China's CNBG, Sinovac find more countries to test coronavirus vaccines

China's CNBG, Sinovac find more countries to test coronavirus vaccines

5 Sep    Finance News

Booth displaying coronavirus vaccine candidate from CNBG in Beijing

BEIJING (Reuters) – China National Biotec Group (CNBG) and Sinovac Biotech Ltd said on Saturday four more countries have agreed to run late-stage clinical tests of their coronavirus vaccine candidates, as China steps up its efforts in the global race.

Serbia and Pakistan are among the new countries agreeing to Phase 3 trials, as the two companies seek more data overseas amid dwindling new cases in China.

Serbia will test two vaccines developed by CNBG’s Wuhan and Beijing units, and Pakistan will test the Beijing unit’s candidate, the company told Reuters.

CNBG’s Phase 3 trials are expected to involve 50,000 people in about 10 countries, said CNBG vice president Zhang Yuntao. Trials have already begun in United Arab Emirates, Bahrain, Peru, Morocco, Argentina and Jordan.

Zhang said foreign countries have expressed interest in ordering a combined 500 million doses of its vaccines.

CNBG is expected to be able to produce 300 million doses of vaccine a year once it upgrades manufacturing techniques, and is working on a plan to raise its annual capacity to 1 billion doses, Zhang said.

Sinovac’s vaccine candidate CoronaVac, being tested in Brazil and Indonesia, also obtained approvals from two other countries for Phase 3 trials, said Helen Yang, senior director of global strategy and business development at Sinovac.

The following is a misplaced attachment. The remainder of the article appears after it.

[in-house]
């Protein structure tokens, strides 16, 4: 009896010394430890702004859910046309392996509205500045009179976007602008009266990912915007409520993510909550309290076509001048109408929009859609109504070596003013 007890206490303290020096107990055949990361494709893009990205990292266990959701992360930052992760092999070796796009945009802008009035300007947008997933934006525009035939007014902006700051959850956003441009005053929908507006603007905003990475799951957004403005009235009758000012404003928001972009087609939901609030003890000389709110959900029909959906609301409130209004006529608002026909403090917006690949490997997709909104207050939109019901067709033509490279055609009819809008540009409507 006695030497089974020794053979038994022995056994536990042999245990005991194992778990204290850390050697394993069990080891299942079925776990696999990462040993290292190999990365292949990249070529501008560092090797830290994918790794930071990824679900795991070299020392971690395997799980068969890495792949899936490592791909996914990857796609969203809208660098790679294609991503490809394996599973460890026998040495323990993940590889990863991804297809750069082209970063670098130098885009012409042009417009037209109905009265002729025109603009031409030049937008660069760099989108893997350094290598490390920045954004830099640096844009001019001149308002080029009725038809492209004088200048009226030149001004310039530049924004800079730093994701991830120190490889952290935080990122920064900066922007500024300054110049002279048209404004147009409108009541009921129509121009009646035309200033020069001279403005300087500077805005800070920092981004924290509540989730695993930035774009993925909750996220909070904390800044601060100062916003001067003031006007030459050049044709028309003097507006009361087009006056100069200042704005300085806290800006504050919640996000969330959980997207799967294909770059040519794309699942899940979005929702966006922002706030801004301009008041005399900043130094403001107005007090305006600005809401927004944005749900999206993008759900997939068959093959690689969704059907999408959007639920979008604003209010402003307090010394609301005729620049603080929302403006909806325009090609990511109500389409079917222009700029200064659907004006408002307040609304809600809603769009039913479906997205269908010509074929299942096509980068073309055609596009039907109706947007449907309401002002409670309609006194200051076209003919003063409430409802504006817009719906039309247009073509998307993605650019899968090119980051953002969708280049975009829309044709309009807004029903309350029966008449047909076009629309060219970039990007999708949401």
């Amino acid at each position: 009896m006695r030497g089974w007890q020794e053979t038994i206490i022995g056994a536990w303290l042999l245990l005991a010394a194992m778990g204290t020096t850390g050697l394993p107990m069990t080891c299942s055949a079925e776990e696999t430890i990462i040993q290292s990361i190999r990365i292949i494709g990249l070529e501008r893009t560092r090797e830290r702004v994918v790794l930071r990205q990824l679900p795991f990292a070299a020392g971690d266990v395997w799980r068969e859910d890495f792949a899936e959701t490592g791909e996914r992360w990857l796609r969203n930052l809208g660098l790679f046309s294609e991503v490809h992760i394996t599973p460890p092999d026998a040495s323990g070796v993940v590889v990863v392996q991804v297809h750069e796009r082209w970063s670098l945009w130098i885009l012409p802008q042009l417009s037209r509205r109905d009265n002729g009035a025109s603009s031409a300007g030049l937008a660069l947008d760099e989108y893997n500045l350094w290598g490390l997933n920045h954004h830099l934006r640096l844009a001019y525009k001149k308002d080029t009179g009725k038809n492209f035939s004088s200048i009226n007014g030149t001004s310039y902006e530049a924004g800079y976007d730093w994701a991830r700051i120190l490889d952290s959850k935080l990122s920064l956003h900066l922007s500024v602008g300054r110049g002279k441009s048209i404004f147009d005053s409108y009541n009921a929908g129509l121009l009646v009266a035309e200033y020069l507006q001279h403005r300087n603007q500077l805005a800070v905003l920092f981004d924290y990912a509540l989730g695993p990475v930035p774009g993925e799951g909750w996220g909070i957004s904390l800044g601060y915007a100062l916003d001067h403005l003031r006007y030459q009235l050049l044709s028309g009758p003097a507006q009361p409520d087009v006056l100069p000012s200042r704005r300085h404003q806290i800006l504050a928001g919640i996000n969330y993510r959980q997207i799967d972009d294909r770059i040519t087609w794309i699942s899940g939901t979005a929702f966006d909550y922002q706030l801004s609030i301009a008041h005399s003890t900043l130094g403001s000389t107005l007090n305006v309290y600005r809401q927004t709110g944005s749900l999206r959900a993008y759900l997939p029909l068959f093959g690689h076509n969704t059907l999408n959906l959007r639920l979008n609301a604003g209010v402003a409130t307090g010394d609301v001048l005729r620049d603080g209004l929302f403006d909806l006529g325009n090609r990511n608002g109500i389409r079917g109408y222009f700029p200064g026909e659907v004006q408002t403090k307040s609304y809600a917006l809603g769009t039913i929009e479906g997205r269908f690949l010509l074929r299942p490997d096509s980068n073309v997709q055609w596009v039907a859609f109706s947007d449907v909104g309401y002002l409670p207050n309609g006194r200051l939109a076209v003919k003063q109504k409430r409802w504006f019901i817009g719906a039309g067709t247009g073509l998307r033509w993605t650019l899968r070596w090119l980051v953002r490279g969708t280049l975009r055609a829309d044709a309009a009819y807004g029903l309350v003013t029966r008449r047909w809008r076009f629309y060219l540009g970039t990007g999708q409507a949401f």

She declined to name the countries as the information is still confidential.

While the final stage of trials are still underway to prove the vaccines are safe and effective, China has already authorized the vaccine candidates from Sinovac and CNBG for emergency use for those in high-risk groups such as medical workers.

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Several tens of thousand people have already taken CoronaVac through the emergency programme, Sinovac’s Yang said.

CNBG will soon begin providing its vaccines to Chinese staffers working in overseas embassies and consulates, Zhang said.

(Reporting by Roxanne Liu and Tony Munroe; Editing by Miyoung Kim and Toby Chopra)

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